Album Review - Scissor Sisters: Ta-Dah
The album opens with a guitar riff that you'd swear was lifted from the intro of some un-nameable Abba tune, and we are instantly whisked away into the disco-ball world of glitz and glamour that is "I Don't Feel Like Dancing", a track which has already snorted every top-ten chart in Europe up it's nose. In the
With “Land of a Thousand Words,” the Sisters don a mellower shade of eye shadow, slowing the frantic pace for a Wings-style epic ballad. It’s nice, although not my favorite track on the album. It brings nothing new to the table and like McCartney’s Wings, it’s a temporary confection that melts away into pointlessness. The psychedelic Sgt. Pepper-isms and jazz harmonies of “Intermission” comes off a bit on he corny side, teetering perilously close to filler.
Ana Matronic gets the mic for her only lead vocal track (I think we all would have loved more Ana songs here), “Kiss You Off”, which successfully mixes in a touch of ‘80’s neon and a Benatar attitude with it’s “
Fortunately, a change is what we get with the elegant and endlessly appealing “The Other Side”, perhaps the only track on the album with a hint of seriousness and drama, instead of endless party madness. It’s mid-tempo 80’s rock vibe again brings Duran Duran (or dare I say Kajagoogoo) to mind, complete with a blazing sax solo and dramatic spoken passage. It’s a highlight of the album, sounding quite reserved and lyrically sedate compared with the rest of the tracks. “Might Tell You Tonight” is melodically strong, but again suffers from samey production (more chugging piano and banjo action). Album closer “Everybody Wants The Same Thing” is perhaps meant to be Scissor Sisters epic statement. Grandiose and sassy, it’s like the Rolling Stones recording “Sticky Fingers” on E instead of heroin. A great future single.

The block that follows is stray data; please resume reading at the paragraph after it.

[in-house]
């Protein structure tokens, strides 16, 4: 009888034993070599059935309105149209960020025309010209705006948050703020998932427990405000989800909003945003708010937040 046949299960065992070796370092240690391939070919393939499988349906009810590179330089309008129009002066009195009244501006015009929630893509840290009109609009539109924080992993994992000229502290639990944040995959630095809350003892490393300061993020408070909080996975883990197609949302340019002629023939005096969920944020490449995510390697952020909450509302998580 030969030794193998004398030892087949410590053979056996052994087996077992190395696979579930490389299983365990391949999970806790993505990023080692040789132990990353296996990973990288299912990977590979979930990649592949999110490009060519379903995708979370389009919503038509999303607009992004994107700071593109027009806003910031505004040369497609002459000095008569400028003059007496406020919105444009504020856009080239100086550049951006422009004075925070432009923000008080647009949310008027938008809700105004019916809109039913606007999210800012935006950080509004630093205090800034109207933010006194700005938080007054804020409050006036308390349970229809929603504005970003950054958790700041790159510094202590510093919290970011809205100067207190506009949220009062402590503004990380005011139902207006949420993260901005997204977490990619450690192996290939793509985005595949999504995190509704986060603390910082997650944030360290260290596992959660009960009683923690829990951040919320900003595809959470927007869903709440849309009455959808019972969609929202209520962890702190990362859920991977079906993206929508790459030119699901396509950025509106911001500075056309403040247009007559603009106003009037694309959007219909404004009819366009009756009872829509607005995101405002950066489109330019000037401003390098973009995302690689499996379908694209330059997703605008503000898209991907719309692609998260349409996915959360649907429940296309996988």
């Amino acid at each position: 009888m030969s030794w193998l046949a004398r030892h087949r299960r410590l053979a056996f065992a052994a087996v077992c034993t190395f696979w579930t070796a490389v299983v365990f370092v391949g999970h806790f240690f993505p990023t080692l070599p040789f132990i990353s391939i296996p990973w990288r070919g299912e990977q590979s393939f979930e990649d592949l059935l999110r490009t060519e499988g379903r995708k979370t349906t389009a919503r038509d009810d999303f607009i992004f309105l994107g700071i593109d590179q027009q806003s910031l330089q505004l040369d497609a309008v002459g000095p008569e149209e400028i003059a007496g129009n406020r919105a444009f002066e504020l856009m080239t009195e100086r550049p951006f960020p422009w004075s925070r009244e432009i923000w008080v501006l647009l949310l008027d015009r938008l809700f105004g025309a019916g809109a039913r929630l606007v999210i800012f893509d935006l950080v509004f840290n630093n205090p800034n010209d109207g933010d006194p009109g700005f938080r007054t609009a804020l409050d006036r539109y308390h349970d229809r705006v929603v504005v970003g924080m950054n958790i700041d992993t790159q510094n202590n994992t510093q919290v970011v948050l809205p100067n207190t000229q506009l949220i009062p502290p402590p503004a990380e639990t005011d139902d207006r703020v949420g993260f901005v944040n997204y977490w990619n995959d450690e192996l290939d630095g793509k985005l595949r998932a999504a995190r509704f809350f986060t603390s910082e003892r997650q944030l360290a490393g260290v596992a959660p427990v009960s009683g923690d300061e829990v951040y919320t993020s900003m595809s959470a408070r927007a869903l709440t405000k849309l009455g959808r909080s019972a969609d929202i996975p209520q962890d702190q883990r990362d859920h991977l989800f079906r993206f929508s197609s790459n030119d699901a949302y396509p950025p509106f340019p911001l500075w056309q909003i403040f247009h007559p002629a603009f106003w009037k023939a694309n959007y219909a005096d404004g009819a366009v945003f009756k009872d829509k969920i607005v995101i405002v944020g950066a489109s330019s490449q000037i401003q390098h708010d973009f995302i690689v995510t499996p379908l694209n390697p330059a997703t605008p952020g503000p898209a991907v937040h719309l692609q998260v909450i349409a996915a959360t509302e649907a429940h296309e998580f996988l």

Ta-Dah makes for an enormouly fun listening experience and has some great singles, but ultimately it’s a wee bit disappointing. Gone are the electro flourishes that lent their classic debut album an appealingly futuristic bent. Here, the band slips all the way into the retro hole and the music suffers from a lack of creative innovation and overproduction. Scissor Sisters really could be pushing the texture of pop music in new directions, but it seems like they’ve consciously chosen not to use that power. Ta-Dah is pretty much fluff, and nice fluff it is, but if they continue down the road of Abba and Elton pastiches, they’ll end up in the cut-out bin with Stars on 45. (Rating 7/10)
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